The Philosophical Defence of Psychiatry

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Routledge, 1991 - Philosophy - 252 pages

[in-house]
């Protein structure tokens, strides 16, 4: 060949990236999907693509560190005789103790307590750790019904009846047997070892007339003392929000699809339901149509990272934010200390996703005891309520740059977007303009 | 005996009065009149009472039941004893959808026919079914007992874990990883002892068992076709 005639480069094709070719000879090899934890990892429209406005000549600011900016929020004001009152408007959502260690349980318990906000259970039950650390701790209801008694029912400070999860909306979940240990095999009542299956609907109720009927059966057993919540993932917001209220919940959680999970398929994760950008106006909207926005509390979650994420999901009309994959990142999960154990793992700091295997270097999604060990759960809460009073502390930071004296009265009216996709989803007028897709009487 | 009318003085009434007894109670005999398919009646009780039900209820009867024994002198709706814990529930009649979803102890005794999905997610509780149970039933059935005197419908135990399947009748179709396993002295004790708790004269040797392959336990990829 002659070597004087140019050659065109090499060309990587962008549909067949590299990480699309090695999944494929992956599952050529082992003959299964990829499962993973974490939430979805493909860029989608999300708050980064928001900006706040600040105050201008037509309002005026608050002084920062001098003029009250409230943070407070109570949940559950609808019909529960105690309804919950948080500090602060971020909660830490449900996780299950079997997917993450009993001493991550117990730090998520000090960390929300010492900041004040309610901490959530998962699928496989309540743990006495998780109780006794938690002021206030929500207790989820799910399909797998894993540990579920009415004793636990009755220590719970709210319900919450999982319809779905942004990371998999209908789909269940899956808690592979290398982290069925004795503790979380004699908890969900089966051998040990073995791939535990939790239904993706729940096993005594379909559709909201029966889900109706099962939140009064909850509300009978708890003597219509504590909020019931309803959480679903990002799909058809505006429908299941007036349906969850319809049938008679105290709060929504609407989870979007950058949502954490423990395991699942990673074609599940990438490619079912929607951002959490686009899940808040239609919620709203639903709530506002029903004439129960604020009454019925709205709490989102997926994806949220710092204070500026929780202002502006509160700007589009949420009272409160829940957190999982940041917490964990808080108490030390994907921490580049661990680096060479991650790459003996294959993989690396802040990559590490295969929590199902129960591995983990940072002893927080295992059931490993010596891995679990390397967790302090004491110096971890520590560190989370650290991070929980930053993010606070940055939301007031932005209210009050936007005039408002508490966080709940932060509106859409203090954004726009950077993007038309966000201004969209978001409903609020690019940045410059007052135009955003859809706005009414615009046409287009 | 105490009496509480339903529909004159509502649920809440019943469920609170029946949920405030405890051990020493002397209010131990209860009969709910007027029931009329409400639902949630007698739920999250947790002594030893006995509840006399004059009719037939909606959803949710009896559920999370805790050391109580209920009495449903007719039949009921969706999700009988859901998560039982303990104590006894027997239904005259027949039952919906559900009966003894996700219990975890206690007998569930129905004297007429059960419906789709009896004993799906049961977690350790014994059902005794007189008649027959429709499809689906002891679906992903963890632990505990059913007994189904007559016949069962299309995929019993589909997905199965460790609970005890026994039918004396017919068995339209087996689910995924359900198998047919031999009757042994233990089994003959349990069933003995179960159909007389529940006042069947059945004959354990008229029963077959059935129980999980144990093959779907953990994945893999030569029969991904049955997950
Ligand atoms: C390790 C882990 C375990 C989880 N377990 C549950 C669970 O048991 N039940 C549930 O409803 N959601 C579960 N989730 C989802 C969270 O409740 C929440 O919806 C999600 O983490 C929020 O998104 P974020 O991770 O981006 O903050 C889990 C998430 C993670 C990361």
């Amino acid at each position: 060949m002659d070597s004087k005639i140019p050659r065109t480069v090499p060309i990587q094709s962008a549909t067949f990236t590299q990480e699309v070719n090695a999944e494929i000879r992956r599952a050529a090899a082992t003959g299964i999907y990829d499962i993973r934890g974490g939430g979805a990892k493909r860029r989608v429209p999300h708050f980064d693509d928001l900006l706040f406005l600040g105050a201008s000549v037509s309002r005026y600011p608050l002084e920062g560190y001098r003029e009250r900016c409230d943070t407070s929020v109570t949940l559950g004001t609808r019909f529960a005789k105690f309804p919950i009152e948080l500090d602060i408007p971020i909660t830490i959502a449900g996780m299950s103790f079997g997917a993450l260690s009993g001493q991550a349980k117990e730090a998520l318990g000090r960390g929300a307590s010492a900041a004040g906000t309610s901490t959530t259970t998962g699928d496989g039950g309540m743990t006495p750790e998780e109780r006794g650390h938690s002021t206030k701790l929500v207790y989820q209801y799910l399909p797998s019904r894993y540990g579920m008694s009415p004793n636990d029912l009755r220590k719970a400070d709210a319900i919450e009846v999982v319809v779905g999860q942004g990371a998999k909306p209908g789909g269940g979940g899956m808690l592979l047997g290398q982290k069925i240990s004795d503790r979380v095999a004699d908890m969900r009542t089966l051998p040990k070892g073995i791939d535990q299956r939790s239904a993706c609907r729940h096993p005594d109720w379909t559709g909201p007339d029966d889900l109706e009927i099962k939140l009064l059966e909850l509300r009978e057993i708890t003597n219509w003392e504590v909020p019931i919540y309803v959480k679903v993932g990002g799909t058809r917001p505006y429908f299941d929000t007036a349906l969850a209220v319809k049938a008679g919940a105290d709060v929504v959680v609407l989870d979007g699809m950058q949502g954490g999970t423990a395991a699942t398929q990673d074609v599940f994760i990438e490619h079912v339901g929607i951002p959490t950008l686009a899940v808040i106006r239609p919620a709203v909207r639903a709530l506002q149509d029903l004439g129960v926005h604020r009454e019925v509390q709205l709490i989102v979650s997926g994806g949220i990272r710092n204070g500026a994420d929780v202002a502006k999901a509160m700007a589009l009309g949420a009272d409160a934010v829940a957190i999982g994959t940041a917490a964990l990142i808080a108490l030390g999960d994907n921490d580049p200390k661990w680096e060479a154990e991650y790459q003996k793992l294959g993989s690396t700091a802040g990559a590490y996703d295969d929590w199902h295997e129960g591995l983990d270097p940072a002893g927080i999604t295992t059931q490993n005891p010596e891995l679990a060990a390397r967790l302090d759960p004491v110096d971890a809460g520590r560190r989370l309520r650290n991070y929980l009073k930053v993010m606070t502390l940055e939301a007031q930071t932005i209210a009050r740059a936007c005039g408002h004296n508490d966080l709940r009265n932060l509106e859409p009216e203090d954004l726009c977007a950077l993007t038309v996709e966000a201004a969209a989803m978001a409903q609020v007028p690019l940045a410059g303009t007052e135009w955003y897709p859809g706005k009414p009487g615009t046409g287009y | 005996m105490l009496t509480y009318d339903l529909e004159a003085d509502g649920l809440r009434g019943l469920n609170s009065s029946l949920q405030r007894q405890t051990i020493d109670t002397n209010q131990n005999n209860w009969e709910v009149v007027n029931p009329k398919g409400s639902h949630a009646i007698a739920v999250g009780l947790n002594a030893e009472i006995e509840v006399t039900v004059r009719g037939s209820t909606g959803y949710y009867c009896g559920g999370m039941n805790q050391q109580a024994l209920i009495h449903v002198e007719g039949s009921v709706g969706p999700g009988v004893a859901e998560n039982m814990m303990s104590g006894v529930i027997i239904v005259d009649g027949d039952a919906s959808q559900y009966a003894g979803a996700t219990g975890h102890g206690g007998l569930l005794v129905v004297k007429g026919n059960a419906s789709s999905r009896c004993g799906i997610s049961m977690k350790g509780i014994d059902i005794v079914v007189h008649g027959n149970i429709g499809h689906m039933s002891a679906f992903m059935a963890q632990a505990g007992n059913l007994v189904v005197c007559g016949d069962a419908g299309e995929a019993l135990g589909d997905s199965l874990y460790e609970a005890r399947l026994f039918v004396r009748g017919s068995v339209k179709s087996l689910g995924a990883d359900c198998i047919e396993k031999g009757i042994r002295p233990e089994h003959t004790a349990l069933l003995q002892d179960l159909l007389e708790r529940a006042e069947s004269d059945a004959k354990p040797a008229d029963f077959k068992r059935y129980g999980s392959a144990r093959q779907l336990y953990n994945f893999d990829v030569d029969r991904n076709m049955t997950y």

Psychiatry is plagued with philosophical questions. What is a mental illness? Is it different from brain disease? Are criminal or political dissidents mentally ill? Are we all more or less mentally ill? Should we explain abnormal behaviour by reference to psychological forces, learning processes, social factors, or disease processes. This book sets out to answer these questions. Divided broadly into two halves, the first analyses arguments of psychiatry's critics and covers the philosophical ideas of such thinkers as Freud, Eysenck, Laing, Szasz, Sedgewick and Foucault. The second provides a resolution to the problems raised in the first and establishes a philosophical defence of the theory and practice of psychiatry. Dr. Reznek's work is the first book of its kind to provide a comprehensive philosophical account of the main issues in psychiatry, including free will and responsibility, the excusing power of mental illness, and involuntary hospitilization.

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